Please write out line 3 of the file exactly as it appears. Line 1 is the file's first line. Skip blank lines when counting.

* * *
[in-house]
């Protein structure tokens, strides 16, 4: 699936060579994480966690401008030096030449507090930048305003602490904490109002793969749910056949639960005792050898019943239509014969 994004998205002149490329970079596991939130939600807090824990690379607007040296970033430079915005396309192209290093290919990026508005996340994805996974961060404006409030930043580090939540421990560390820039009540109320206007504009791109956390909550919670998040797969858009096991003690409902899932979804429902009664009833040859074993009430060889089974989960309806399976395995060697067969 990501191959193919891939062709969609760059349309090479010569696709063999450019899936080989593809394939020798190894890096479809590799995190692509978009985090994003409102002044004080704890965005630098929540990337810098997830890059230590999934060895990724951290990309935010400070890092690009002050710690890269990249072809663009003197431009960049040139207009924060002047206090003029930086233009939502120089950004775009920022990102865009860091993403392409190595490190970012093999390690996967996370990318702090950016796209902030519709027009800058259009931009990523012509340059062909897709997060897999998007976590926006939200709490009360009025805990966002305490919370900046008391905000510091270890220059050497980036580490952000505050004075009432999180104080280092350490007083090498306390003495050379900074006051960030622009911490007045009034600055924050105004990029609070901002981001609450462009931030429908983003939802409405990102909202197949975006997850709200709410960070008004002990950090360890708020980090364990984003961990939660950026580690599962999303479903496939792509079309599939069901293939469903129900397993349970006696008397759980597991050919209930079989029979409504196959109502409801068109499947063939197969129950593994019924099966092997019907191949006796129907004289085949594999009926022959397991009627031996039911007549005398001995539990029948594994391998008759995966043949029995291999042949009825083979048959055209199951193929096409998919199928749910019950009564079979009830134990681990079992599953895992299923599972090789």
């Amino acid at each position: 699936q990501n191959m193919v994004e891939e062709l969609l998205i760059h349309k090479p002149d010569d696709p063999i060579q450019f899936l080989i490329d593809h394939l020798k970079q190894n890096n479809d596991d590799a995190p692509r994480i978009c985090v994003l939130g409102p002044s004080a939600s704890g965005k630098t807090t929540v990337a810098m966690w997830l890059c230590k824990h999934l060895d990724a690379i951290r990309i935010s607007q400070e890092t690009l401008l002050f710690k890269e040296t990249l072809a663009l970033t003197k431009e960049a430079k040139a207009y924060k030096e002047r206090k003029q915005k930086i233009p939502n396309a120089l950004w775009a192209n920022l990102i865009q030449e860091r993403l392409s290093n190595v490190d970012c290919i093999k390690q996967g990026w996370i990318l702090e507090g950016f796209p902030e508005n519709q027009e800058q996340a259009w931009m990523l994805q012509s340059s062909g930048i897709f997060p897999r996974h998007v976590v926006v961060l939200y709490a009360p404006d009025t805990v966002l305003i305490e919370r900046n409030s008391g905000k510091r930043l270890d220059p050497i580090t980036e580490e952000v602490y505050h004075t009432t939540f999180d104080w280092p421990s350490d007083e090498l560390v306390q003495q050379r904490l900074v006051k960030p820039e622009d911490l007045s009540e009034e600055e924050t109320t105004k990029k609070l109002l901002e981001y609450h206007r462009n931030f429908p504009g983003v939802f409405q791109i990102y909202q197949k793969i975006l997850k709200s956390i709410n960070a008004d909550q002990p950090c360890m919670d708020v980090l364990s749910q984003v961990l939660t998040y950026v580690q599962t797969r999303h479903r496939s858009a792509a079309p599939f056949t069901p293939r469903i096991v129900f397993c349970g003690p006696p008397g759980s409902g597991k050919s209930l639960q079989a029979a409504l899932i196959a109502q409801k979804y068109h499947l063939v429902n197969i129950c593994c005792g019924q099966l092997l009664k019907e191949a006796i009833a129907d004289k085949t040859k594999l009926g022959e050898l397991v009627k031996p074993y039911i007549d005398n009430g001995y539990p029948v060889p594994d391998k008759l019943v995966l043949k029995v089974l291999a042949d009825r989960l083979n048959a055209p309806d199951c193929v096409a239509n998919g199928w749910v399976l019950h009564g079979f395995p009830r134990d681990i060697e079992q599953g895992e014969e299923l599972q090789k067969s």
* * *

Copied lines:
């Amino acid at each position: 699936q990501n191959m193919v994004e891939e062709l969609l998205i760059h349309k090479p002149d010569d696709p063999i060579q450019f899936l080989i490329d593809h394939l020798k970079q190894n890096n479809d596991d590799a995190p692509r994480i978009c985090v994003l939130g409102p002044s004080a939600s704890g965005k630098t807090t929540v990337a810098m966690w997830l890059c230590k824990h999934l060895d990724a690379i951290r990309i935010s607007q400070e890092t690009l401008l002050f710690k890269e040296t990249l072809a663009l970033t003197k431009e960049a430079k040139a207009y924060k030096e002047r206090k003029q915005k930086i233009p939502n396309a120089l950004w775009a192209n920022l990102i865009q030449e860091r993403l392409s290093n190595v490190d970012c290919i093999k390690q996967g990026w996370i990318l702090e507090g950016f796209p902030e508005n519709q027009e800058q996340a259009w931009m990523l994805q012509s340059s062909g930048i897709f997060p897999r996974h998007v976590v926006v961060l939200y709490a009360p404006d009025t805990v966002l305003i305490e919370r900046n409030s008391g905000k510091r930043l270890d220059p050497i580090t980036e580490e952000v602490y505050h004075t009432t939540f999180d104080w280092p421990s350490d007083e090498l560390v306390q003495q050379r904490l900074v006051k960030p820039e622009d911490l007045s009540e009034e600055e924050t109320t105004k990029k609070l109002l901002e981001y609450h206007r462009n931030f429908p504009g983003v939802f409405q791109i990102y909202q197949k793969i975006l997850k709200s956390i709410n960070a008004d909550q002990p950090c360890m919670d708020v980090l364990s749910q984003v961990l939660t998040y950026v580690q599962t797969r999303h479903r496939s858009a792509a079309p599939f056949t069901p293939r469903i096991v129900f397993c349970g003690p006696p008397g759980s409902g597991k050919s209930l639960q079989a029979a409504l899932i196959a109502q409801k979804y068109h499947l063939v429902n197969i129950c593994c005792g019924q099966l092997l009664k019907e191949a006796i009833a129907d004289k085949t040859k594999l009926g022959e050898l397991v009627k031996p074993y039911i007549d005398n009430g001995y539990p029948v060889p594994d391998k008759l019943v995966l043949k029995v089974l291999a042949d009825r989960l083979n048959a055209p309806d199951c193929v096409a239509n998919g199928w749910v399976l019950h009564g079979f395995p009830r134990d681990i060697e079992q599953g895992e014969e299923l599972q090789k067969s």